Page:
The design and construction of electrical machines are much simpler when compared with the machines of other kinds of energy. So it can controlled easily. For example we can start or stop an electric motor just by putting the switch on or off. The speed of the ceiling fan can be controlled by adjusting the rheostat that is the fan regulator.

The electrical energy can be transported from one place to another by electrical conductors. It can be transported with the speed of the light. As this energy is produced without any fuel cost, the electrical energy is cheaper than any other forms. Solar electric generation system, wind power generation system and hydro electric power generation system plant are different examples for this.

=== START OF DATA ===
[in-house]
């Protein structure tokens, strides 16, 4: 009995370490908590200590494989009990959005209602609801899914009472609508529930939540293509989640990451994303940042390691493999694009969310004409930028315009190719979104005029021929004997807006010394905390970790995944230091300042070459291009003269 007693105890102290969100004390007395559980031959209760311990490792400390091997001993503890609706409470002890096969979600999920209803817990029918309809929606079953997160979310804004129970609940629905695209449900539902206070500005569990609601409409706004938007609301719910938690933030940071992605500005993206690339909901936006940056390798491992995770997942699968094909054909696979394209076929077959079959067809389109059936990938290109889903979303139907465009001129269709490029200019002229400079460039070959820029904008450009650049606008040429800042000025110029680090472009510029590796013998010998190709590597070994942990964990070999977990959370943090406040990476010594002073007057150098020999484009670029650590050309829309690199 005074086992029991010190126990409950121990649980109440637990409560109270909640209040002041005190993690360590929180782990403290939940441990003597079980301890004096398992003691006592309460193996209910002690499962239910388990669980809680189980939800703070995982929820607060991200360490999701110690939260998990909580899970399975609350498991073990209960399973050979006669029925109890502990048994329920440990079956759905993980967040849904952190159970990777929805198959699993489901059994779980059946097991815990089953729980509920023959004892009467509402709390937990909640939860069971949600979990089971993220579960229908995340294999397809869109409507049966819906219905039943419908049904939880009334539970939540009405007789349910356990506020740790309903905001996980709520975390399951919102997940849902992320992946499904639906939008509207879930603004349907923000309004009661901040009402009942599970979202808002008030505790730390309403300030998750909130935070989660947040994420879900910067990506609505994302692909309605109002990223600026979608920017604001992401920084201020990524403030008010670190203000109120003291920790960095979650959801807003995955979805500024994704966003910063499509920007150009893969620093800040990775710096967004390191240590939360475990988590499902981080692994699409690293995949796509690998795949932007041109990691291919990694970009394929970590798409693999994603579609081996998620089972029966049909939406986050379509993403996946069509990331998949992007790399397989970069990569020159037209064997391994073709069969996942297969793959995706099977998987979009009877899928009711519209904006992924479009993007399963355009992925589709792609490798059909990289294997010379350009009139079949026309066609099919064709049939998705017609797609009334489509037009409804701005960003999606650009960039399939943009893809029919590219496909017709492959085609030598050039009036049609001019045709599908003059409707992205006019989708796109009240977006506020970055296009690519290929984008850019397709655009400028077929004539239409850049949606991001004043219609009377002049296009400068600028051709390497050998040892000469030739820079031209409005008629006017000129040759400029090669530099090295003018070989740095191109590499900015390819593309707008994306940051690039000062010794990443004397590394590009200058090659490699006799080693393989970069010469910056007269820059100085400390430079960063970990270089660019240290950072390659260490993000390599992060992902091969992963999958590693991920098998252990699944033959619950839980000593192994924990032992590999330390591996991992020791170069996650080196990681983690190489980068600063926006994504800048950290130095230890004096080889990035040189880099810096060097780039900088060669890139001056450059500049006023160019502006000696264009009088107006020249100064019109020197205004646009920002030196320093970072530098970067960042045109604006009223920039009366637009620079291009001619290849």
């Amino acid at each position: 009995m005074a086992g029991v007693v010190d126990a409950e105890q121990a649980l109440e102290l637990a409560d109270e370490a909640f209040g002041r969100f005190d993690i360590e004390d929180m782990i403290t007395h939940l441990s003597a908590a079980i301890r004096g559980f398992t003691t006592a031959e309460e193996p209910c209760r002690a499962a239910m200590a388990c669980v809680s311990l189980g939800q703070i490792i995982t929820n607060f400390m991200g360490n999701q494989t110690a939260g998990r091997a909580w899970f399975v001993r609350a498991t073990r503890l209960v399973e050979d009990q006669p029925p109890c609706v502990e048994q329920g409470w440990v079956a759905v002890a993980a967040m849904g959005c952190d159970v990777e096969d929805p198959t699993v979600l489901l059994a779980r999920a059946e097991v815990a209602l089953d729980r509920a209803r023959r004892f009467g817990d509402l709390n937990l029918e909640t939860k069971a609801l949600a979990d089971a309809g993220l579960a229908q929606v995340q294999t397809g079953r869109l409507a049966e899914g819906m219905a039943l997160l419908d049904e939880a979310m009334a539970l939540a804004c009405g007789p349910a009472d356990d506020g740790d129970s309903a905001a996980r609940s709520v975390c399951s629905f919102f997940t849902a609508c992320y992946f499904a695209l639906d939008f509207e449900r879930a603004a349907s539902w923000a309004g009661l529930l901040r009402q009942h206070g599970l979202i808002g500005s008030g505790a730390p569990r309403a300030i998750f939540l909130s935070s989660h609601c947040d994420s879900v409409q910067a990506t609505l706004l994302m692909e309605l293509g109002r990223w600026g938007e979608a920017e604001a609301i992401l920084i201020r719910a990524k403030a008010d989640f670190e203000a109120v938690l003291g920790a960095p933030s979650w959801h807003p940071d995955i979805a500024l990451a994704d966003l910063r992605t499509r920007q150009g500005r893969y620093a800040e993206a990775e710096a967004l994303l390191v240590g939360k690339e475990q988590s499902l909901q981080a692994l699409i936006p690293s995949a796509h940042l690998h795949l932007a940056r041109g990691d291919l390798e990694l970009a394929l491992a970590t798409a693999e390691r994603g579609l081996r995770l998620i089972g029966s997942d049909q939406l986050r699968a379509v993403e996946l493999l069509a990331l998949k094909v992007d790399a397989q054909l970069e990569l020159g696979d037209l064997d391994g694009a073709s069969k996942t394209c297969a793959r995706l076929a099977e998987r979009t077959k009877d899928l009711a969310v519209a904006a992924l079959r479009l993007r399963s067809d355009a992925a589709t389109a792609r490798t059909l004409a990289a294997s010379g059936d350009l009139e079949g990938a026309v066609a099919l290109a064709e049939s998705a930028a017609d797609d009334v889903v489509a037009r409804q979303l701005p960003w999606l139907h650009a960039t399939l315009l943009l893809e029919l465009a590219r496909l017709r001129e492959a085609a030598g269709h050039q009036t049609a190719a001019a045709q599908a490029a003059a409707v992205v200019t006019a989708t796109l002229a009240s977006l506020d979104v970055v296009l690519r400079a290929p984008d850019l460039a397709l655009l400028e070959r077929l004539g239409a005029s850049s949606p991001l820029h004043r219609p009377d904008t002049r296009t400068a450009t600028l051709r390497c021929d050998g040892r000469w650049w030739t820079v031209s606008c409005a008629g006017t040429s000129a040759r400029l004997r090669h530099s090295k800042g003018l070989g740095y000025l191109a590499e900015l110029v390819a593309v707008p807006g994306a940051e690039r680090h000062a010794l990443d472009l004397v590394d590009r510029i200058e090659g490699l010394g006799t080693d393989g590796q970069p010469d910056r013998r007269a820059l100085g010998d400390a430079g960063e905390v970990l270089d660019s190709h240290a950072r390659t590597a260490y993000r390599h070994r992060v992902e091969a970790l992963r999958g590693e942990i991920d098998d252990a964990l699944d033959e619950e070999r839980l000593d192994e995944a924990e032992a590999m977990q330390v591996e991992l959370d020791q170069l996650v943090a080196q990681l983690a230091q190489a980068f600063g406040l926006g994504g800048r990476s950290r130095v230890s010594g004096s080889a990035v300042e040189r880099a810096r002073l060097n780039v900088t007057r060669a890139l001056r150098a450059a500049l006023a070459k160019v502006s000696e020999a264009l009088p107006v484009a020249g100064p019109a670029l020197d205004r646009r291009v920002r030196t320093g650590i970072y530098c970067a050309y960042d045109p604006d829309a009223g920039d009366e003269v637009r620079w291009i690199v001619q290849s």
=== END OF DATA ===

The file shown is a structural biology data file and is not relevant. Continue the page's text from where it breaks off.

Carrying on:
As it does not produce ay poisonous gas or fumes, it makes the nature healthier and clean. So it is used as fuel in machines. It is totally free from pollution to the environment. It can also be transmitted to a very long distance in an efficient way. We have seen that the voltage level can be raised to a desired value. None of the other forms can be transmitted like the electrical energy.

Heating effect and magnetic effect and the effects of electrical current. When we convert electricity to other energy forms some part of energy is converted into heat energy. Joule’s law of heating states that H = I2 Rt. H is the heat produced by an element, I is the current passing through the conductor, R is the resistance offered and t is the time taken. As seen earlier when an electric current is passed through a wire, it also produces a magnetic field around the wire.


Power